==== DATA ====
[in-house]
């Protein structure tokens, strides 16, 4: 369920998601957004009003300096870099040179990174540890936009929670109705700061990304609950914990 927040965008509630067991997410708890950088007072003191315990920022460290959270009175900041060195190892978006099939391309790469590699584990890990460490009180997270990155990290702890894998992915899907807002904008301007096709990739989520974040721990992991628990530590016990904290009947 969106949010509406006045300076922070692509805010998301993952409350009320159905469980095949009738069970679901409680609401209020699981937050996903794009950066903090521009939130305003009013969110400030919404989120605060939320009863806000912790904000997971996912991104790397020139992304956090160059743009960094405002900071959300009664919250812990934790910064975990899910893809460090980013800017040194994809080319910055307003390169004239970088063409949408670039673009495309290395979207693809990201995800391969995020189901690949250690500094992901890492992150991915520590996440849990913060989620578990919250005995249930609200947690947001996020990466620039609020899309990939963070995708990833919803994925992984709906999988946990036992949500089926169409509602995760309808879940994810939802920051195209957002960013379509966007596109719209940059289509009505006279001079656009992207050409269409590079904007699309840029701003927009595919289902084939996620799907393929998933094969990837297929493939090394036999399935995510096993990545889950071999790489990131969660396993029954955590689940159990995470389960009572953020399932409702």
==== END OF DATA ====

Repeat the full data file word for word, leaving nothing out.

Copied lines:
[in-house]
């Protein structure tokens, strides 16, 4: 369920998601957004009003300096870099040179990174540890936009929670109705700061990304609950914990 927040965008509630067991997410708890950088007072003191315990920022460290959270009175900041060195190892978006099939391309790469590699584990890990460490009180997270990155990290702890894998992915899907807002904008301007096709990739989520974040721990992991628990530590016990904290009947 969106949010509406006045300076922070692509805010998301993952409350009320159905469980095949009738069970679901409680609401209020699981937050996903794009950066903090521009939130305003009013969110400030919404989120605060939320009863806000912790904000997971996912991104790397020139992304956090160059743009960094405002900071959300009664919250812990934790910064975990899910893809460090980013800017040194994809080319910055307003390169004239970088063409949408670039673009495309290395979207693809990201995800391969995020189901690949250690500094992901890492992150991915520590996440849990913060989620578990919250005995249930609200947690947001996020990466620039609020899309990939963070995708990833919803994925992984709906999988946990036992949500089926169409509602995760309808879940994810939802920051195209957002960013379509966007596109719209940059289509009505006279001079656009992207050409269409590079904007699309840029701003927009595919289902084939996620799907393929998933094969990837297929493939090394036999399935995510096993990545889950071999790489990131969660396993029954955590689940159990995470389960009572953020399932409702």